Merced County Times Newspaper
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The Town of El Nido: That’s Spanish for ‘The Nest’

What’s That?

By Jim Cunningham & Flip Hassett

In the early 1800s the area on which the little town of El Nido now stands was land on which a few Indians, various wildlife and wild horses lived. Today, in the area are many acres of rich farming ground covered with many different crops and some very progressive and productive dairies.

There are about 200 residents, a country store, elementary school, fire station, two churches and a post office. At one time they had a combination library/Farm Bureau building that has since closed. The El Nido Irrigation District office was closed when the district was taken over by the Merced Irrigation District.

El Nido is also a place with an interesting past.

In September, 1909, one of the largest land deals ever in California came to light when the Union Colonization Company (aka the United States Farm Land Company) had taken an option on the 108,000 acre Chowchilla Ranch. The land is located on both sides of the Chowchilla River at and above its junction with the San Joaquin River. It took several years but in June of 1912 the deal was finalized. The Union Colonization Company planned to subdivide the land and place it on the market in tracts to suit purchasers. This land is where the town of Chowchilla now stands but the land extended to nine miles south of Merced and included the town of El Nido. Also in the area was the Potter Ranch which was a large cattle ranch with up to 10,000 head of cattle. They also grew feed crops for the animals and had to house and feed their workers

In 1915, the community named “El Nido” meaning “The Nest” was established. Some of the children and grandchildren of the pioneer families still reside in the area. In the early days, it took a whole day to travel to Merced by horse and buggy. You planned your grocery shopping carefully. Also in 1915 the El Nido school, designed by Bill Bedesen, was built and is still standing and used for community functions. In 1952, a new school was built for K-8 students. All of the high school age students attend school in Merced or Chowchilla. The El Nido Irrigation District was organized in 1928 and began supplying water in 1932. At that time cotton was king and a large cotton gin was built there in 1937. The first El Nido post office opened in 1920. The Neighborhood Grocery was in Jackie Bettencourt Anderson family since 1943 until recently sold. The store always catered to the local farmers and field workers. The worlds problems and the weather were always a topic of discussion. El Nido, at one time, had one of the few cooperative telephone systems in the United States. It was established in 1886 and was used by numerous local residents.

El Nido made local and national news from the 1930s to the 1950s because the area was being tested as a potential site for oil and gas development. This created an excitement in the area and some land speculators started to advertise oil land in the local press even before any oil was found. In the spring of 1934 Pure Oil Company of Chicago purchased and leased land in the area to explore for oil. By November Pure Oil had set up a large oil rigging and the first test well was dug to a depth of 8,800 feet. There was some gas that came from the test well, but no oil. Oil testing continued which, in some cases, created battles over title to the land where the testing was located. The oil exploration continued into 1935 but oil was never produced in any quantity for commercial use in the area. This venture did produce some excitement in the area, giving the area a glimmer of hope for great prosperity.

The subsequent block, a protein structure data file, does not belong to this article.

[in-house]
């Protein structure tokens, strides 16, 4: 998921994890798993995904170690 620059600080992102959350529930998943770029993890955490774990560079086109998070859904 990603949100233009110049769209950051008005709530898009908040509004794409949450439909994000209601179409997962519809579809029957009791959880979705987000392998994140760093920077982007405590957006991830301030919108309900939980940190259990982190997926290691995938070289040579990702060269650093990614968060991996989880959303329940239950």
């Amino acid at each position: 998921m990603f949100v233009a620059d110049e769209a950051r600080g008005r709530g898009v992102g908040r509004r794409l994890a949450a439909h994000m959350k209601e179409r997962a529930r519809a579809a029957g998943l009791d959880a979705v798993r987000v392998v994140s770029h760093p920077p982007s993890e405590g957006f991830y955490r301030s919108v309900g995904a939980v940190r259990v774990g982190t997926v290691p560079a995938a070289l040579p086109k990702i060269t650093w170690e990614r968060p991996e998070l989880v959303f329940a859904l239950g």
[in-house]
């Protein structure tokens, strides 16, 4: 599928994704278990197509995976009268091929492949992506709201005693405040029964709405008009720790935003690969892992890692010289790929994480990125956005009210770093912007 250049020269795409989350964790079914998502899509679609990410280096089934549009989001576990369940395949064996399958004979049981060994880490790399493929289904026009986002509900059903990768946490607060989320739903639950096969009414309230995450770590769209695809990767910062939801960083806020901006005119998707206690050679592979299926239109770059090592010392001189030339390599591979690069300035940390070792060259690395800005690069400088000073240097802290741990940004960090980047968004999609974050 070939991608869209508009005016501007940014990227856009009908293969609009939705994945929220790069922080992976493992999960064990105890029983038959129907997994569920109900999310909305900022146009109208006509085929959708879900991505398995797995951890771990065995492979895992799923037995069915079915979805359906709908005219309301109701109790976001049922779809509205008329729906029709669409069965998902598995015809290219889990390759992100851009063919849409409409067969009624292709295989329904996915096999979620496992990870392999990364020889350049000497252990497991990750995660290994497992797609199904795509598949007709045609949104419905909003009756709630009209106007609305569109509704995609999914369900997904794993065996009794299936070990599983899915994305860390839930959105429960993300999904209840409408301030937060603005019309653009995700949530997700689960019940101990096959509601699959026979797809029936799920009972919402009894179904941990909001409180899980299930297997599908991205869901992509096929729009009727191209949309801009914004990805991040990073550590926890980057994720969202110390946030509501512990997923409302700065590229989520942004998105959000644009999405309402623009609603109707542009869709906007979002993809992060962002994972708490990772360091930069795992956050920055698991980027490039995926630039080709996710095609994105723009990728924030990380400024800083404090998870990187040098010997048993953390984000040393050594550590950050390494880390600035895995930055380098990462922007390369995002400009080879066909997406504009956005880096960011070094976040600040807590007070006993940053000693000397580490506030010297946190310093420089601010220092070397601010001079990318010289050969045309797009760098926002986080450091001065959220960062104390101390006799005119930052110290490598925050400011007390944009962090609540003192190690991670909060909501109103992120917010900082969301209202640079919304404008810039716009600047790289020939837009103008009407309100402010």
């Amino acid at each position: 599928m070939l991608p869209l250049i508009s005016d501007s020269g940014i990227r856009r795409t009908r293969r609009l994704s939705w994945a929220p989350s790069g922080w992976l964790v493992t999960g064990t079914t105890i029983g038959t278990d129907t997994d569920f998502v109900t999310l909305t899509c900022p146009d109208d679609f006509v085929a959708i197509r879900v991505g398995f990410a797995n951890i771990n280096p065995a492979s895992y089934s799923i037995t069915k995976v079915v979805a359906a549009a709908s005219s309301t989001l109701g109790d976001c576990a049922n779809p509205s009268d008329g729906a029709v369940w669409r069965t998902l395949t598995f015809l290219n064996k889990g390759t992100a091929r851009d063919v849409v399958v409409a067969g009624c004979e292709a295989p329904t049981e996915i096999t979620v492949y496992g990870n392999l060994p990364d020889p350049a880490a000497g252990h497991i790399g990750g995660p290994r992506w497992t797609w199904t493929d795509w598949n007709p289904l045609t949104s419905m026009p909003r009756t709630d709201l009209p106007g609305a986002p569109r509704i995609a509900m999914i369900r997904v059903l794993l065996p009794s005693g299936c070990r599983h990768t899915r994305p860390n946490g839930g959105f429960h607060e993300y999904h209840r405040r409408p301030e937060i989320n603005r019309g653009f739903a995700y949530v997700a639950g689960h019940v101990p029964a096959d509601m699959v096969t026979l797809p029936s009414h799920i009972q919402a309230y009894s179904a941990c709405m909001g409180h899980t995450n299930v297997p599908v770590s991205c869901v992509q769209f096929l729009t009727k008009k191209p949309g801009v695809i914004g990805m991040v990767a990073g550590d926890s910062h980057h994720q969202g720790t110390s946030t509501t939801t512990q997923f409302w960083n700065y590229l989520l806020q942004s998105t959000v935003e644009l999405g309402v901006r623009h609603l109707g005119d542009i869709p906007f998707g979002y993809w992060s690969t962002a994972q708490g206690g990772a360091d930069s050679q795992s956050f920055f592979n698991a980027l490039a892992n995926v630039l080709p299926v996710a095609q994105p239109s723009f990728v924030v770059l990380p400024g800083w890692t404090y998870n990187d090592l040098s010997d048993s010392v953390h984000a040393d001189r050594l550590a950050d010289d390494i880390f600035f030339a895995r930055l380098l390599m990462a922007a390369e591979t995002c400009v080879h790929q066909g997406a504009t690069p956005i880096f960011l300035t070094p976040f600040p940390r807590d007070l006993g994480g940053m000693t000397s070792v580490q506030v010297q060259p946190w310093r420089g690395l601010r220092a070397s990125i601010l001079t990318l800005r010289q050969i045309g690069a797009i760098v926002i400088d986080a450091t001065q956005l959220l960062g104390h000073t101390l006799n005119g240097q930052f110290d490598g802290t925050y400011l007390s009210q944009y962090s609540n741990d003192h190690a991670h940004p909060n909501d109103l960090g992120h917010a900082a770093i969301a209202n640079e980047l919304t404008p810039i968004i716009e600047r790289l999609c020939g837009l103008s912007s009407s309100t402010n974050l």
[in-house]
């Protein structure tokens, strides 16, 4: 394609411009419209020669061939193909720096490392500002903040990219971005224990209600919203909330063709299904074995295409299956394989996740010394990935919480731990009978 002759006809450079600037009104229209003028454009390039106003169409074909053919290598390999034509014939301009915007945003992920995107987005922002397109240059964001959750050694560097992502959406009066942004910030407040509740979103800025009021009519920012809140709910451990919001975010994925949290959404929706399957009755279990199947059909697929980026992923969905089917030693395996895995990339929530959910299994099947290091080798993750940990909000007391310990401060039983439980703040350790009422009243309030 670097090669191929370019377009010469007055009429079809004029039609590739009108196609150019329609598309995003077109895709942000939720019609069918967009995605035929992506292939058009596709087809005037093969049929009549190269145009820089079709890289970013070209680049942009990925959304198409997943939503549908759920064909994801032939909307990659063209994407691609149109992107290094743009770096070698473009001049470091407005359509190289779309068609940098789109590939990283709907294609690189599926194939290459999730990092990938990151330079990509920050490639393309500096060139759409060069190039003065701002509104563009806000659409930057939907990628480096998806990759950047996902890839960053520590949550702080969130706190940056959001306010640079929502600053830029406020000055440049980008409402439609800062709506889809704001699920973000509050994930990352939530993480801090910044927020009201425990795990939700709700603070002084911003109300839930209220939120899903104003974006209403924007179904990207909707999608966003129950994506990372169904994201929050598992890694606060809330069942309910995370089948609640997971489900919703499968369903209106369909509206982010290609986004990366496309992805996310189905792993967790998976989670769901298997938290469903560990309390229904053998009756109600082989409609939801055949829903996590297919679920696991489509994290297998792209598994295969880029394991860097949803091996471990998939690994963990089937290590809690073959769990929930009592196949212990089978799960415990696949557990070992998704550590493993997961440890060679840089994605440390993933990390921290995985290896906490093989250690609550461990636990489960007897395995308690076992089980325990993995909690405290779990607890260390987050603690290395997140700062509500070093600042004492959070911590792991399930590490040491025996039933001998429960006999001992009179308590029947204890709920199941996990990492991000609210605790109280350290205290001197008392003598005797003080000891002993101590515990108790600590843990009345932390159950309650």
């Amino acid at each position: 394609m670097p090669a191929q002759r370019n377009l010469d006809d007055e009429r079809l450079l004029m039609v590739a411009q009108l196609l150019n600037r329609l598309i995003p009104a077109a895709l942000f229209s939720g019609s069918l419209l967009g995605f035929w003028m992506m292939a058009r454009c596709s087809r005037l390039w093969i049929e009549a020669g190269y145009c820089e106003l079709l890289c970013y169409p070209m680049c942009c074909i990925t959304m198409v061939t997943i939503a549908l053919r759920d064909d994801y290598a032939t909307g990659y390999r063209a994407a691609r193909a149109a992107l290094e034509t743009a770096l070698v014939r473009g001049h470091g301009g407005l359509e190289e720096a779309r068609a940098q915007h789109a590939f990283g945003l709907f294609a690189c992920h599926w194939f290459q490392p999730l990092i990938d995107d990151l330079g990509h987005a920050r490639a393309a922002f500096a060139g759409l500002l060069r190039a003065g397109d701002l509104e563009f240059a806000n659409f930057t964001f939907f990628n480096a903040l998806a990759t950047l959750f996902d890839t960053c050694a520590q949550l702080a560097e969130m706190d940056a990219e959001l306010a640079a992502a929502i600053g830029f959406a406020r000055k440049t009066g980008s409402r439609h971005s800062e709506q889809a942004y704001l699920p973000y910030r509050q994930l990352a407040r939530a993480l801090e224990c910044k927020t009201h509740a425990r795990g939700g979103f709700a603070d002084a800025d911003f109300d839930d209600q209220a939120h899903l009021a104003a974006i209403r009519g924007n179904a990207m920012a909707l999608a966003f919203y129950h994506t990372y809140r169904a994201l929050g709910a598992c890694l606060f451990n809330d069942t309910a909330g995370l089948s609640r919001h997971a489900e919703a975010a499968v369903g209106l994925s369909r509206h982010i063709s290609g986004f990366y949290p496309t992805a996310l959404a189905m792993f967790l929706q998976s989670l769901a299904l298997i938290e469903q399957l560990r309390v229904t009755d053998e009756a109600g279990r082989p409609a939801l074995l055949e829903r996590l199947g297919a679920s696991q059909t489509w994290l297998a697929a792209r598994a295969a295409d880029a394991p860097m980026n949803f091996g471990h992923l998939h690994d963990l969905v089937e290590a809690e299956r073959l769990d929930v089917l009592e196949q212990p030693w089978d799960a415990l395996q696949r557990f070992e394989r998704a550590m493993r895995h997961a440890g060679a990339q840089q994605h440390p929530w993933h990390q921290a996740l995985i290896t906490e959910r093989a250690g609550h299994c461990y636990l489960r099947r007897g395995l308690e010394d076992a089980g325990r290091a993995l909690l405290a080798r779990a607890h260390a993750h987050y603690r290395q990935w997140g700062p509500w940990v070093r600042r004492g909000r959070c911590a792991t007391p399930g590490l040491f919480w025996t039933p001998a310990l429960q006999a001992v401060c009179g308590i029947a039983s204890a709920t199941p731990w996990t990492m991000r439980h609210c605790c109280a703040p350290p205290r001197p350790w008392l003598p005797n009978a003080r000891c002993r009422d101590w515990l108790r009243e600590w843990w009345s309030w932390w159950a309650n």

This oil venture put the area in the news for a while but it was winning the biggest sugar beet contest that brought national fame to El Nido. The Newhall Land and Farming Co., in December of 1955, produced a sugar beet that weighed 34 pounds, 4 ounces and was declared the national winner. They also produced the sugar beet that won second place and it weighed 32 pounds, 6 ounces.

The quiet area of dairies, grain fields and other farm crops hides the fact that at one time during World War II, the US Government took over a section of the Potter Ranch (640 acres) and built an airfield in 1942-1945. It was one of the auxiliary bases in the area to train WWII pilots. It was a large square asphalt landing pad where pilots could practice cross-wind takeoffs and landings. It was said that you could see as many as 20 planes taking off at one time. El Nido also had a Spotters Shack which was used to spot airplanes. It was manned 24/7 by volunteers from the El Nido community. It became known as Potter Field. There were other bases near-by in Athlone and at Eagle Field near Dos Palos. After the war the land was reverted back to productive farm ground. The Potter Ranch was later sold to the Newhall Land and Cattle Company.

The El Nido community was and still is a close-knit little community that has a reputation of caring for one another and of serving great food for the local activities. Longtime resident, Jackie Anderson, says she can’t imagine living anywhere else. She likes the people and says “New people move in now and then, but things really haven’t changed much. I love it here.”

Jim Cunningham and Flip Hassett are both retired, but they remain active in Merced County as community advocates, local history buffs and photographers.

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